Aim

The subway station is my favorite place to take pictures. As I walk through the dank corridors, side-stepping what looks suspiciously like vomit and trying my best to avoid being elbowed by the denizens of New York, I see him.

He’s sitting next to an overflowing trashcan, curled in upon himself so that I almost miss seeing him. His hair and face are both covered in grime. I can’t tell if he’s twenty or seventy. As I inch closer, I notice he’s protectively clutching what looks to be a violin case.

As I remove the cap covering my lens, the man suddenly stands up and opens the case, flourishing a violin.

“Where did he get that?” I hear a man in a pin-striped suit ask aloud.

“Probably stole it,” a woman pushing a stroller replies, smirking.

I stand to the side, my camera raised and ready. There is a tingling at the base of my spine that tells me something is about to happen. Something good.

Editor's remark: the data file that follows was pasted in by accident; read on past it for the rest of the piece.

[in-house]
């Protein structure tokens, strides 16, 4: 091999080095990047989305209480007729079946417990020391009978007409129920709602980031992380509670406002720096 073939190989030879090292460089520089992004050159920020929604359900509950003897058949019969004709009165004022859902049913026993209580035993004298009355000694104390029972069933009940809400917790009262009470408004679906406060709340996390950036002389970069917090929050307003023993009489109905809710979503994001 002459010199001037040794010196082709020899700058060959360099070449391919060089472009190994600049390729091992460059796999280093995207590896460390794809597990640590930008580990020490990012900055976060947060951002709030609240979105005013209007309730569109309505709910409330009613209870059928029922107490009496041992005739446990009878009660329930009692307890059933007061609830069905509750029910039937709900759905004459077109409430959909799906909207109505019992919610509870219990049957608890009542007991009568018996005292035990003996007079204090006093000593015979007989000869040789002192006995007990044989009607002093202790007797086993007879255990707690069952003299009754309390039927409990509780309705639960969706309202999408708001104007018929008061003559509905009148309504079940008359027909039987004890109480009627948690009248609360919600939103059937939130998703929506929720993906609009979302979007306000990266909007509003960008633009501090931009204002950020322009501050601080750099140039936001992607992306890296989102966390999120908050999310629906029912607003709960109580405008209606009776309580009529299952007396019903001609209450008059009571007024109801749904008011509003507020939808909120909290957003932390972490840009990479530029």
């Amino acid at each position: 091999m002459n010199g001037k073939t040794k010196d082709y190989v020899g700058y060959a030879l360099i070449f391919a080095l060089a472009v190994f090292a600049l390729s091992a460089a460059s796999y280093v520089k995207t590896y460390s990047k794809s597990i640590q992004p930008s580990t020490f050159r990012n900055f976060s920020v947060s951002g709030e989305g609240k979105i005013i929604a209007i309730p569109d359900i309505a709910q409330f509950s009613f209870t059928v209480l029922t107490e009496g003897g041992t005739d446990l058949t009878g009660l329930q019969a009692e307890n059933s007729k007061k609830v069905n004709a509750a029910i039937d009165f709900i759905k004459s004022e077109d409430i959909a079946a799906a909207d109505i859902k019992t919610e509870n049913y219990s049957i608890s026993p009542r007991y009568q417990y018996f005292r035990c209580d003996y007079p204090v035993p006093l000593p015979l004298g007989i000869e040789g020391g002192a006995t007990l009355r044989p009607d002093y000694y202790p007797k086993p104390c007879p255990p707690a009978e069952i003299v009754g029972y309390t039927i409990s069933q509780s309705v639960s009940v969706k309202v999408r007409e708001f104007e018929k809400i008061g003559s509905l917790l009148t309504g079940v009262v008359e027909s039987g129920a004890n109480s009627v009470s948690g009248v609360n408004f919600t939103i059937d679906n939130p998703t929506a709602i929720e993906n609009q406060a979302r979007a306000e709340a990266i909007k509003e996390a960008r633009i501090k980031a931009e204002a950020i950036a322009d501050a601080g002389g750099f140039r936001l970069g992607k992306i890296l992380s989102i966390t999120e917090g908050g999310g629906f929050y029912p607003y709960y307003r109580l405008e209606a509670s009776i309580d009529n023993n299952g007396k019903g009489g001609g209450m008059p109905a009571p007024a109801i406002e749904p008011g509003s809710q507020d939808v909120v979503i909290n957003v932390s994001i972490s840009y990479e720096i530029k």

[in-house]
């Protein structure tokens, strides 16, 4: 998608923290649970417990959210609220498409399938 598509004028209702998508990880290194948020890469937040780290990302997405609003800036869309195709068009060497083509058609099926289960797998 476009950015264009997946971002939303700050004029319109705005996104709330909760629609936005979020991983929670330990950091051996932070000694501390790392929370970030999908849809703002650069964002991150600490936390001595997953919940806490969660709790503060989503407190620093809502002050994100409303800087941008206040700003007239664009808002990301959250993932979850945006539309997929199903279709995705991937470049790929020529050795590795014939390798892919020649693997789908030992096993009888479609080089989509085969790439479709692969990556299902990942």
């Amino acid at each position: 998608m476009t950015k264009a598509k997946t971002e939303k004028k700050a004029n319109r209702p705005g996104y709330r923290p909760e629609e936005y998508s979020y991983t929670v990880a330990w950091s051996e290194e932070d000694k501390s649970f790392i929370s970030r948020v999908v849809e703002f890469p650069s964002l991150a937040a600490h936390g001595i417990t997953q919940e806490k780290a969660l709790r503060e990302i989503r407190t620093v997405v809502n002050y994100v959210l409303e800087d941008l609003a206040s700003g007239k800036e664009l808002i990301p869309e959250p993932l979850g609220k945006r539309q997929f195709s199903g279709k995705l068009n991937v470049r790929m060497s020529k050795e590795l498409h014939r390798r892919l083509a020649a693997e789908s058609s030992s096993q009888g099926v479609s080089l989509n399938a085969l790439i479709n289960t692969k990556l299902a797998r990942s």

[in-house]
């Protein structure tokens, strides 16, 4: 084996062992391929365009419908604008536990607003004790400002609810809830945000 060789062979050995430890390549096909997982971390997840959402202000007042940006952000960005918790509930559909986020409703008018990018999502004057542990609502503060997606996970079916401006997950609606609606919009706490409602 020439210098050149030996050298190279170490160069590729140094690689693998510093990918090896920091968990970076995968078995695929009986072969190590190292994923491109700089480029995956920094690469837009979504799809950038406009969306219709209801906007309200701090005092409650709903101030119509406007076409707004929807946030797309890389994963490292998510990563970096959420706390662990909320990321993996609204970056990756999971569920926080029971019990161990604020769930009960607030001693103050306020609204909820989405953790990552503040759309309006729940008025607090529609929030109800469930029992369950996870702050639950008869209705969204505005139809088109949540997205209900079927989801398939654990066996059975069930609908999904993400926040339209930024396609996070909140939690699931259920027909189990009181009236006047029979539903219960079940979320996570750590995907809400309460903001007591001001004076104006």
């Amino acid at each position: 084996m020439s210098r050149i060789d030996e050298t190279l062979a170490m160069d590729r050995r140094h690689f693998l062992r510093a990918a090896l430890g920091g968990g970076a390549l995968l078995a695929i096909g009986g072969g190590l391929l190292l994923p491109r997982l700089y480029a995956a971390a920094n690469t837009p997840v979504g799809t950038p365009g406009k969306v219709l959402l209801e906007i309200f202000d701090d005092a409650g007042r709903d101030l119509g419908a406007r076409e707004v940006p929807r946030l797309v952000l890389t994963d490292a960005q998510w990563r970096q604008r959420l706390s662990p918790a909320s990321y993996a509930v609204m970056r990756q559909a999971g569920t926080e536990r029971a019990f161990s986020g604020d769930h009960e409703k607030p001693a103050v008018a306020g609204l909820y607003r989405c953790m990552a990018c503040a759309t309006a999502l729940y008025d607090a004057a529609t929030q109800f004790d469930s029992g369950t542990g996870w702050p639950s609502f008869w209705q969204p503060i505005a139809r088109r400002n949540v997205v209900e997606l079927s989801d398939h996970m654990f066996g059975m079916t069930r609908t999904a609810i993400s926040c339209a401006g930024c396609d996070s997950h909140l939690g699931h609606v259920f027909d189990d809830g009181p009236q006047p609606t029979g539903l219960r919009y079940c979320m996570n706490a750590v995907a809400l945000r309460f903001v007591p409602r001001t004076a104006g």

Then the man straightens his shoulders and begins playing. In an instant, the station is rendered silent save for the piercing notes of the violin. As if by magic, the citizens of New York stop dead in their tracks.

“How beautiful,” the woman with the stroller murmurs.

"Wow," the man in the pin-striped suit mouths.

I aim my camera and shoot.

The End

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